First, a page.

The biggest disappointment was the over baked, 'what if Georgia O'Keefe were sad', hastily painted still lifes of Lesley Vance. Her work from the last few years, interesting and representational, which seemed promising, was compromised by her desire for acceptance by the Art fascist state. These paintings embody the closest approximation of a mastery of the medium in the Biennial, yet this compromise has bled out most of the humanity.
"The whole history of painting is in painting—I don't see that as being something outside of my practice. There's so much in the history of painting, I can't even think of taking on anything beyond that. I just respect painting too much." Yet, Vance characterized her regression into abstraction by saying "There wasn't much abstraction that felt warm and intimate. Abstraction that works like representation, that invites you in. I wanted the energy of my works to be interior. I was looking at 17th century Spanish still lifes. In Francisco de Zurbarán's Still Life With Lemons, Oranges and a Rose (1633) the lemons almost become pure form, but they stop just short. The representation pulls them back. I felt like I wanted to keep painting the lemon past the point of representation, so that it could become something else."
Sadly her deep interest in 17th century Spanish painting came across as an earthy mimicry of 1980's pop decor, which in turn was a mimicry of cubist formal abstraction. Though if you look closely at these paintings, every once in a while there is a moment of light and shadow which reveals itself to be almost significant: the melancholic umbra of something that once had meaning.
I can't blame the artists for this sad showing. They are merely responding to the state of Art as it is. I would hope to encourage these three women above. Have heart, you have something here, but don't compromise it for the desire for acceptance. I know this is easier said than done. The real culprits are the art historians and curators, Cheka like Bonami, who define the rules of the game in order to shore up their own power. Understandably, they have made their livelihood in this system and they don't want it to change. And admittedly, my own brotherhood suppressed modernism once upon a time. But, that time passed long before my grandfather was even born. Like any movement, you have to recognize the moment you change from being the revolutionary to the oppressive establishment.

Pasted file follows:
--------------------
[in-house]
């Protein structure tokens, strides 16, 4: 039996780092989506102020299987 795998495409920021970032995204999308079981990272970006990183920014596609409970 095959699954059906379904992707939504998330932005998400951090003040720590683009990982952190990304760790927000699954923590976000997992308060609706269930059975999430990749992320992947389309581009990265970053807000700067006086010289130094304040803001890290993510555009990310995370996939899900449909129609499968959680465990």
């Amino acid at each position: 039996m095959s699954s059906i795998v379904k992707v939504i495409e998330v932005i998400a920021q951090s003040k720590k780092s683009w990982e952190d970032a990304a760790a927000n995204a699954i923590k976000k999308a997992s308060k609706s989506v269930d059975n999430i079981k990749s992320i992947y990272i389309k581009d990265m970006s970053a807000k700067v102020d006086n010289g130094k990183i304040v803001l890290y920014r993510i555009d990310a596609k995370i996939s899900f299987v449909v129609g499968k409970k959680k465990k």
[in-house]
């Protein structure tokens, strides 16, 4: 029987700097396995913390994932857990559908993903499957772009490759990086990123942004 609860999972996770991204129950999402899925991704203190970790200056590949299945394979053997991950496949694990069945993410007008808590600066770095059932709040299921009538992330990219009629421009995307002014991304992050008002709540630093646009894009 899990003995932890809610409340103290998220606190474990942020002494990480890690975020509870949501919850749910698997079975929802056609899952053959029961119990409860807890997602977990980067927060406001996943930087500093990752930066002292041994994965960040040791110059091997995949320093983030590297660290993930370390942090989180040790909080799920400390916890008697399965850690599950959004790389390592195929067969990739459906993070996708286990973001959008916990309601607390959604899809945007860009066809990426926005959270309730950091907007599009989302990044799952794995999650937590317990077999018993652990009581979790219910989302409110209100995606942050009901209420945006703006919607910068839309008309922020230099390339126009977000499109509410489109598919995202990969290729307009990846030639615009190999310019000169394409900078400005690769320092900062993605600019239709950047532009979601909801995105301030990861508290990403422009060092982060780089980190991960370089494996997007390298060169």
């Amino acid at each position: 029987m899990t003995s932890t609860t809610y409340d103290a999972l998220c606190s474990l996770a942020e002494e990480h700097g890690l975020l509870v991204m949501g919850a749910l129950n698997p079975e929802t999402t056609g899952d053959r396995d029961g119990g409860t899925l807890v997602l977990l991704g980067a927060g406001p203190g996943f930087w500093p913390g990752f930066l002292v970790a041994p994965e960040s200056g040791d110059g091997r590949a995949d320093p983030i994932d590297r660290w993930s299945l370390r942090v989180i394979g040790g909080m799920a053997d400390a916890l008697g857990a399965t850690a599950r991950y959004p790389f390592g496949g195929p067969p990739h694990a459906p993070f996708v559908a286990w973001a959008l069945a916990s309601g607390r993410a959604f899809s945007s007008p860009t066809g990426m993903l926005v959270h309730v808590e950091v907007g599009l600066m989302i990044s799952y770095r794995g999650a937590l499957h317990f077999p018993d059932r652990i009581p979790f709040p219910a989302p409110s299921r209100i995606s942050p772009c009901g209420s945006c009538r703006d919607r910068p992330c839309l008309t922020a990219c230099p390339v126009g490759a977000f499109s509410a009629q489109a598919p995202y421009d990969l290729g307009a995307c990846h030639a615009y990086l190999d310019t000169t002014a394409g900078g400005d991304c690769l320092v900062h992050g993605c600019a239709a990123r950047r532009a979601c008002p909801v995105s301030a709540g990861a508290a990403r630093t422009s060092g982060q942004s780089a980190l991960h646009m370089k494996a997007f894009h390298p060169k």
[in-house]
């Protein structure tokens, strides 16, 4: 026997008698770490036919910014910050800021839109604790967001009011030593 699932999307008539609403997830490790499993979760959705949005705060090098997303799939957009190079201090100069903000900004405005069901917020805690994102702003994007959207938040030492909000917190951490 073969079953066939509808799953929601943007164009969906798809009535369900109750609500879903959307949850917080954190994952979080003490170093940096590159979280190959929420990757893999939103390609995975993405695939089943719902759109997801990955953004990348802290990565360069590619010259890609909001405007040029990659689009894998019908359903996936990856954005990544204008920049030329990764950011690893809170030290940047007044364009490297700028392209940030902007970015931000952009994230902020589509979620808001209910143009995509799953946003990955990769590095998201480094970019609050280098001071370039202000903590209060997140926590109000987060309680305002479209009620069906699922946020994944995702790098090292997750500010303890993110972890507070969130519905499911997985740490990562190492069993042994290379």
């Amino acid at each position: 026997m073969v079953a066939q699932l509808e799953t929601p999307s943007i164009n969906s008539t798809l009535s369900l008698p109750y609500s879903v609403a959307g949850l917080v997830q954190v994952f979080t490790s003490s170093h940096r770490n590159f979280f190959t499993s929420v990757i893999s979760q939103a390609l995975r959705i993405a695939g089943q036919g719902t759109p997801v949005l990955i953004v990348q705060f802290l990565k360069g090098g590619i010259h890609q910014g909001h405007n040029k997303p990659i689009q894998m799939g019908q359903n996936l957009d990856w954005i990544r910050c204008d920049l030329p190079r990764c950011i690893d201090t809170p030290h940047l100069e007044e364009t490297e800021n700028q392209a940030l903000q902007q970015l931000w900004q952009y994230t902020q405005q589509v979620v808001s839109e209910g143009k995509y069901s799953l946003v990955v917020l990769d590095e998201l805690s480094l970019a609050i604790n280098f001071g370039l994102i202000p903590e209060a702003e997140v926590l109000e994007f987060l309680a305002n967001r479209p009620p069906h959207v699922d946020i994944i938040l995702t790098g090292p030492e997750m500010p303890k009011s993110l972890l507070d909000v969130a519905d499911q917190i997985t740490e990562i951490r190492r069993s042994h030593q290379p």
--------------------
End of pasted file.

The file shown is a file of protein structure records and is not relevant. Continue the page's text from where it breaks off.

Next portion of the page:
The Modern art world did not notice this moment 100 years ago. The Post-moderns didn't notice while they were burning cast drawings and dismembering sculptures in l'École des Beaux-Arts during the student revolution at the Sorbonne in 1968. They didn't notice that while they were fighting for "liberation", they were also crushing a long and valuable heritage, destroying a cultural tradition, and robbing future generations of their freedom to choose. So, my goal is not to repeat the French revolution: by replacing the aristocracy with a bourgeois (or replacing the bourgeois with aristocracy) just as vicious and decadent, but look to the civil rights movement. Equality.
All in all, the birthday bash of the Whitney Biennial gave me the sense that American Art (along with the rest of the Art world) has been barking up a dead tree for a long time. Not only has it made no progress, it has actually lost ground.
So, is American Art standing still? I should say not.
It's chasing its tail.